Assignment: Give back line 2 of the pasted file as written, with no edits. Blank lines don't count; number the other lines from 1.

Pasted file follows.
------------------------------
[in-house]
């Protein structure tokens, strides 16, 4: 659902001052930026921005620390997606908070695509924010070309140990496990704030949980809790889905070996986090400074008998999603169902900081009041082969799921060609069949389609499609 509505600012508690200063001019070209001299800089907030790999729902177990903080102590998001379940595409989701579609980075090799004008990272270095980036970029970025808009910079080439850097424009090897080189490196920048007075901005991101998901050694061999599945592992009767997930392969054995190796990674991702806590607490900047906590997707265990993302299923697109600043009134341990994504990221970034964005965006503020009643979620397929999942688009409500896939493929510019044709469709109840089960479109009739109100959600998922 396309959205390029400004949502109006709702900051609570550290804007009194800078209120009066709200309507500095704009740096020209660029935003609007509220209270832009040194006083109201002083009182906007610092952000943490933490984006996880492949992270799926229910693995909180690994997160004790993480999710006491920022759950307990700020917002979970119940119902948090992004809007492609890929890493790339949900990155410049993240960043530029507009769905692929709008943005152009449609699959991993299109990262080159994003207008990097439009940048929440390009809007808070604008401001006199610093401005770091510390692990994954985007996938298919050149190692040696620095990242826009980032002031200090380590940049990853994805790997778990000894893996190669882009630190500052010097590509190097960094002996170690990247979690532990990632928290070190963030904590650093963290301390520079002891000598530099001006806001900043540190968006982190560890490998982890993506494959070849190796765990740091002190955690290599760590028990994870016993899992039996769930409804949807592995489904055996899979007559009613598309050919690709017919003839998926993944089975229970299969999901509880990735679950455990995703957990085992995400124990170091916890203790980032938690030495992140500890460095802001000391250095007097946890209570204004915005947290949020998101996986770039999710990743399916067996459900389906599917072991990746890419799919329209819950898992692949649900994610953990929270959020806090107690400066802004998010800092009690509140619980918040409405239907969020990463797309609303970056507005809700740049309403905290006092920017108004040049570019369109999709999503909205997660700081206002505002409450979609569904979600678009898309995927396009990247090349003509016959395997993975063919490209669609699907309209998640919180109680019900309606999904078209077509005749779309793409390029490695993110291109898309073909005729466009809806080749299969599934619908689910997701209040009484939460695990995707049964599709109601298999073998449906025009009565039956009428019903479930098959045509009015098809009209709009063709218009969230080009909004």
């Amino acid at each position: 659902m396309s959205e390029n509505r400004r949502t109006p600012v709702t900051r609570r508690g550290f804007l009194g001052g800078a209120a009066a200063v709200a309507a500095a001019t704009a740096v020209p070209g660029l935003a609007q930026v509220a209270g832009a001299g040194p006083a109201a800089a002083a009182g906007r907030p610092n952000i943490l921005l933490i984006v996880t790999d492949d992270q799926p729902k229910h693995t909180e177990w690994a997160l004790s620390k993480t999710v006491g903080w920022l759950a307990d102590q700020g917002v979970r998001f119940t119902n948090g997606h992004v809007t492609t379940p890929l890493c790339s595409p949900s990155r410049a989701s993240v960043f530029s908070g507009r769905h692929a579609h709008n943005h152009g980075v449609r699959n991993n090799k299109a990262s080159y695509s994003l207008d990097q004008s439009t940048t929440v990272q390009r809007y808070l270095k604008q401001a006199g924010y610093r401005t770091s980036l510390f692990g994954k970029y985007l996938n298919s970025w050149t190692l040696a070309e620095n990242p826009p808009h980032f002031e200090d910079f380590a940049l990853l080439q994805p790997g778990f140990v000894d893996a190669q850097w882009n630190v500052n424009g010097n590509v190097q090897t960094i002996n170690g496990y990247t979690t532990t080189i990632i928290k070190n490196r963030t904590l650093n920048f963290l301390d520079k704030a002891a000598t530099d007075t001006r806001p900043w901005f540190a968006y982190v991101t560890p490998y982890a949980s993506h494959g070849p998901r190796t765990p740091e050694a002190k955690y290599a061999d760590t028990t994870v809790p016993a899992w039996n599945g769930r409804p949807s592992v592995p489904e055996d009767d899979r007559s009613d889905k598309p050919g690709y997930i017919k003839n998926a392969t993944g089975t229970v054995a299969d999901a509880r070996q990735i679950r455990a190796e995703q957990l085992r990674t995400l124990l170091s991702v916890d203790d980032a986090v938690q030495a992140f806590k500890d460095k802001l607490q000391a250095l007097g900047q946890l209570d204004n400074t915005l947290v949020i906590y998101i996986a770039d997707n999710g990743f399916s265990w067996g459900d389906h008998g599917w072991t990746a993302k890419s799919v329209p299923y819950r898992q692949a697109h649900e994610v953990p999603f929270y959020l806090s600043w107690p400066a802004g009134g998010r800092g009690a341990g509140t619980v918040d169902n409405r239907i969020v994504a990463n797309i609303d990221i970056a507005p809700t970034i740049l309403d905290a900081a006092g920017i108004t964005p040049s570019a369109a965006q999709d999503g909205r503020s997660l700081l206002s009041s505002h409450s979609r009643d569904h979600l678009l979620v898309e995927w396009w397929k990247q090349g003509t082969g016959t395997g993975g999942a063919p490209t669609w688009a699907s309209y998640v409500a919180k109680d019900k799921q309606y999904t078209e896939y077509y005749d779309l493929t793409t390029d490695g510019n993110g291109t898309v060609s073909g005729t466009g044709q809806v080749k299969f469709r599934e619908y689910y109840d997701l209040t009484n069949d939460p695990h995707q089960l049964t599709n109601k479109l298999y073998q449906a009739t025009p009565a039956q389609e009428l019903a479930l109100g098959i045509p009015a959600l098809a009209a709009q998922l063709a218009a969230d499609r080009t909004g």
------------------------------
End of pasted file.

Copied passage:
């Protein structure tokens, strides 16, 4: 659902001052930026921005620390997606908070695509924010070309140990496990704030949980809790889905070996986090400074008998999603169902900081009041082969799921060609069949389609499609 509505600012508690200063001019070209001299800089907030790999729902177990903080102590998001379940595409989701579609980075090799004008990272270095980036970029970025808009910079080439850097424009090897080189490196920048007075901005991101998901050694061999599945592992009767997930392969054995190796990674991702806590607490900047906590997707265990993302299923697109600043009134341990994504990221970034964005965006503020009643979620397929999942688009409500896939493929510019044709469709109840089960479109009739109100959600998922 396309959205390029400004949502109006709702900051609570550290804007009194800078209120009066709200309507500095704009740096020209660029935003609007509220209270832009040194006083109201002083009182906007610092952000943490933490984006996880492949992270799926229910693995909180690994997160004790993480999710006491920022759950307990700020917002979970119940119902948090992004809007492609890929890493790339949900990155410049993240960043530029507009769905692929709008943005152009449609699959991993299109990262080159994003207008990097439009940048929440390009809007808070604008401001006199610093401005770091510390692990994954985007996938298919050149190692040696620095990242826009980032002031200090380590940049990853994805790997778990000894893996190669882009630190500052010097590509190097960094002996170690990247979690532990990632928290070190963030904590650093963290301390520079002891000598530099001006806001900043540190968006982190560890490998982890993506494959070849190796765990740091002190955690290599760590028990994870016993899992039996769930409804949807592995489904055996899979007559009613598309050919690709017919003839998926993944089975229970299969999901509880990735679950455990995703957990085992995400124990170091916890203790980032938690030495992140500890460095802001000391250095007097946890209570204004915005947290949020998101996986770039999710990743399916067996459900389906599917072991990746890419799919329209819950898992692949649900994610953990929270959020806090107690400066802004998010800092009690509140619980918040409405239907969020990463797309609303970056507005809700740049309403905290006092920017108004040049570019369109999709999503909205997660700081206002505002409450979609569904979600678009898309995927396009990247090349003509016959395997993975063919490209669609699907309209998640919180109680019900309606999904078209077509005749779309793409390029490695993110291109898309073909005729466009809806080749299969599934619908689910997701209040009484939460695990995707049964599709109601298999073998449906025009009565039956009428019903479930098959045509009015098809009209709009063709218009969230080009909004």